FCC seeks input on new auction for public safety spectrum

The Federal Communications Commission is putting all options on the table for the new auction of the chunk of 700 megahertz spectrum set aside for a public safety network and is seeking public comment on the process.

FCC recently held an auction for radio frequency spectrum in the 700 MHz band that will be abandoned by television broadcasters next year when they make the federally mandated switch from analog to digital signals. The auction included creation of a 10 MHz license in the D Block to be part of a public/private partnership with the adjacent 10 MHz of spectrum dedicated to a Public Safety Broadband License.

'The 700 MHz public/private partnership was designed to achieve the important public policy goal of promoting public safety interoperability, allowing police, fire and other first responders to better communicate with one another in times of emergency,' FCC said in announcing its new notice of proposed rulemaking.

But bids for the spectrum fell far short of the $1.3 billion minimum, and no license was awarded. FCC now must decide on new rules for an auction. The original auction and license requirements have been criticized by Congress and industry as being too expensive and stringent for an economically risky partnership. The commission is reconsidering all auction rules and potential uses for the spectrum in enabling the desired network.

Suggestions from industry and Congress for the new auction include multiple regional licenses rather than a single national license, reducing or eliminating the reserve price, and selling off the spectrum for commercial use and using the proceeds to fund creation of an interoperable network. One thing that everyone has agreed on so far is that in any public/private partnership for the network, details of the partnership should be spelled out in advance of an auction.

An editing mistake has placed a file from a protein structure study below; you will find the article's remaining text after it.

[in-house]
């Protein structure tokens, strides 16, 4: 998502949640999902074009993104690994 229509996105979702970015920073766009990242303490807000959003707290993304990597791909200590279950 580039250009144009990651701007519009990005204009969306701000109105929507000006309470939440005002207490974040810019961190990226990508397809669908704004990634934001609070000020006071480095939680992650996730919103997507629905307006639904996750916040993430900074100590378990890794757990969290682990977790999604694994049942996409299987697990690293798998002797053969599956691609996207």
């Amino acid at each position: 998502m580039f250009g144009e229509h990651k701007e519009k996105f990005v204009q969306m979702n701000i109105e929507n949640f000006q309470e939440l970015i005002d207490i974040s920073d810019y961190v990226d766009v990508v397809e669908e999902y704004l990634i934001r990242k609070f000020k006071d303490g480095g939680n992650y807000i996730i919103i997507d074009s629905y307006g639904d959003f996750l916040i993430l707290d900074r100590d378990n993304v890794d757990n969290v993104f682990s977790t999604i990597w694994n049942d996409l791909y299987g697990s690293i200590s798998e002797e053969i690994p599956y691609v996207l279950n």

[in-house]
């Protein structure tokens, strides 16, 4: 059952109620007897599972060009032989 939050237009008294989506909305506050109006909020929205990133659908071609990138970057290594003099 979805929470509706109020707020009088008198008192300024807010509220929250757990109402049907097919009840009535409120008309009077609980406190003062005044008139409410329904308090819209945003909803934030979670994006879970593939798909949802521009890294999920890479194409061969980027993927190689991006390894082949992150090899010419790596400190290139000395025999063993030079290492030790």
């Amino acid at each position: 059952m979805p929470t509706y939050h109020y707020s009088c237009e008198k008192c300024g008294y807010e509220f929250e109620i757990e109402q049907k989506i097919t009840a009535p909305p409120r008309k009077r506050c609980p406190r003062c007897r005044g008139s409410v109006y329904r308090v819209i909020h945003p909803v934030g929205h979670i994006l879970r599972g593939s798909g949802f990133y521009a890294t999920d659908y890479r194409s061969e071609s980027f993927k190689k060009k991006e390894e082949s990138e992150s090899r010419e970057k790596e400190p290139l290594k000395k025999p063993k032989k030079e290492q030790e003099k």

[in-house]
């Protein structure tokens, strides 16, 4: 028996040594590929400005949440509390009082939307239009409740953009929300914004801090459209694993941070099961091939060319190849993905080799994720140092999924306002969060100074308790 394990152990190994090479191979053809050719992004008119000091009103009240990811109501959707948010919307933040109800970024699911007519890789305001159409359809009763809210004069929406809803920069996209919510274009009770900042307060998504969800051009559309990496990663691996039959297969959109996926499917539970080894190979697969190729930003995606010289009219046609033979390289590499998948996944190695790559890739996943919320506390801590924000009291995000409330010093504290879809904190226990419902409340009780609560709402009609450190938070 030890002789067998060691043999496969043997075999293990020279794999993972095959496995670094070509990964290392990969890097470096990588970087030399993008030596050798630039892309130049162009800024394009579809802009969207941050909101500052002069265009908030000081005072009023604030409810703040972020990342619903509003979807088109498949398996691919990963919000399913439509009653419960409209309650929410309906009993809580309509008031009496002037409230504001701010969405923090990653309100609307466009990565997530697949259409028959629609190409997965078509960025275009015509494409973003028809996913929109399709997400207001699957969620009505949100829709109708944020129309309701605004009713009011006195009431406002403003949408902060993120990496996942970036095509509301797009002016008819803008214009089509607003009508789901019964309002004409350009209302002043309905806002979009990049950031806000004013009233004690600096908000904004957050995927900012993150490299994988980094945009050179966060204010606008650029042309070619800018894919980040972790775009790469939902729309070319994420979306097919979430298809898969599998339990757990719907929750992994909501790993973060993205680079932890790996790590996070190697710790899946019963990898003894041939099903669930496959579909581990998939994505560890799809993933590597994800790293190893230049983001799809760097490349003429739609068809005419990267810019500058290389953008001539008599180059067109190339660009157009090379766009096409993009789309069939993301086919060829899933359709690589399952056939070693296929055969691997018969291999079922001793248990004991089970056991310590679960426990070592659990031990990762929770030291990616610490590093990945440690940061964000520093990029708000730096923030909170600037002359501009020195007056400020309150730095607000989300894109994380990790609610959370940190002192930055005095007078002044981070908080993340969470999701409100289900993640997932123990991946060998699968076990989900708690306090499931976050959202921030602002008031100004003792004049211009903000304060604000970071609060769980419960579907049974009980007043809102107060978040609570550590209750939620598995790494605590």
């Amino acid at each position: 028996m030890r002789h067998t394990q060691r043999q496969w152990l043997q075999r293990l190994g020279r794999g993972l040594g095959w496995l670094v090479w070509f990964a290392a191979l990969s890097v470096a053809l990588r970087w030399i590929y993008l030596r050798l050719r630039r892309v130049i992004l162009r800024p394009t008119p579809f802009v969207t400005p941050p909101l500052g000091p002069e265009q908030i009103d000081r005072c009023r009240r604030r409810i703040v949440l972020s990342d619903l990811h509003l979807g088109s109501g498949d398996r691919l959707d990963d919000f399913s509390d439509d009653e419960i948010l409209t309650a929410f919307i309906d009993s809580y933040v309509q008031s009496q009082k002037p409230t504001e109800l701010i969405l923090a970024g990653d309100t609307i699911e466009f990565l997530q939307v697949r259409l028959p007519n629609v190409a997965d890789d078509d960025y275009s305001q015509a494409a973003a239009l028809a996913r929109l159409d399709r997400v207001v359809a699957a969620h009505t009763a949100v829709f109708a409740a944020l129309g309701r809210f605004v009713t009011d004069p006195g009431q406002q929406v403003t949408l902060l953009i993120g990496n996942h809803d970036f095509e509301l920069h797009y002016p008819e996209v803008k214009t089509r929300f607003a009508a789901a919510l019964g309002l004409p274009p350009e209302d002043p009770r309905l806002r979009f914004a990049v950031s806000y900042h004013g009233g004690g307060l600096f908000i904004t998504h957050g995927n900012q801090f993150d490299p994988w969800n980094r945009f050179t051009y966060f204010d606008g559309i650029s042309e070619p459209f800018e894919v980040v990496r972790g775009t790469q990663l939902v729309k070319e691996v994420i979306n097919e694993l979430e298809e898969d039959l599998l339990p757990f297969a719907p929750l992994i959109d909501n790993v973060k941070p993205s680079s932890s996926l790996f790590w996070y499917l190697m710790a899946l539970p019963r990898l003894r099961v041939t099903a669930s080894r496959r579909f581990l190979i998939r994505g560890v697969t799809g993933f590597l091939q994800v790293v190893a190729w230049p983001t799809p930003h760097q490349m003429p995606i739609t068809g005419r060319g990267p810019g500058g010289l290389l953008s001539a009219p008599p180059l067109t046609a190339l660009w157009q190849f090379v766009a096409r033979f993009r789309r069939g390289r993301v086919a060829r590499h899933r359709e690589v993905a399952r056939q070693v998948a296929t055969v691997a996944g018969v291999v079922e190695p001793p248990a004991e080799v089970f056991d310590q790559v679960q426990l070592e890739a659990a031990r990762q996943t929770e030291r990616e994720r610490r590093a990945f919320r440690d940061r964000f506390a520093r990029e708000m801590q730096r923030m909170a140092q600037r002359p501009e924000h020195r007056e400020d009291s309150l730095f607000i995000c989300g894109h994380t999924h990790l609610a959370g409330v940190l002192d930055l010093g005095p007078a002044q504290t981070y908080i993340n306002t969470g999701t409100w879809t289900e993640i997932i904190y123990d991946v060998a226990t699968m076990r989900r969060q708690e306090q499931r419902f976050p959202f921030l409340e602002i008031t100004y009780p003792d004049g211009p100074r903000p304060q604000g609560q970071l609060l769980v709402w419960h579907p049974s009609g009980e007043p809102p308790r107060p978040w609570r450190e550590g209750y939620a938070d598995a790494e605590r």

The FCC notice asks whether a public/private partnership is in the public interest and seeks comment on possible changes to the current rules governing such a partnership, such as whether to limit use of the shared network to public safety services as defined in the Communications Act. Comments also are also sought on the technical requirements of the shared wireless broadband network.

Other issues raised in the notice include:
  • Rules governing public safety priority access to the network during emergencies.
  • Performance requirements and license term.
  • Whether to license the spectrum on a nationwide or regional basis.
  • Fees associated with a shared network.
  • Whether it would be appropriate for the public safety licensee or any of its service providers to serve as a mobile virtual network operator to manage access by first responders.
  • The process for the D Block licensee and public safety broadband licensee to negotiate a network-sharing agreement.
  • Potential requirements that the public safety broadband licensee be a nonprofit.
  • Auction issues, such as whether to restrict auction participation and how to determine a reserve price.

The notice also seeks comment on how the D Block should be auctioned and licensed for commercial use if it were not required to be part of a public/private partnership and other ways to facilitate deployment of a public safety network if such a partnership were not in the public interest.

Comments must be submitted by June 20, and replies to comments can be made until July 7. Comments can be filed electronically through the Electronic Comment Filing System, or through the Federal eRulemaking Portal. Those who file on paper must provide an original and four copies of each filing. Mailed comments should be addressed to the commission's secretary, Marlene Dortch, Office of the Secretary, Federal Communications Commission, 445 12th Street, S.W., Washington DC 20554.

About the Author

William Jackson is a Maryland-based freelance writer.

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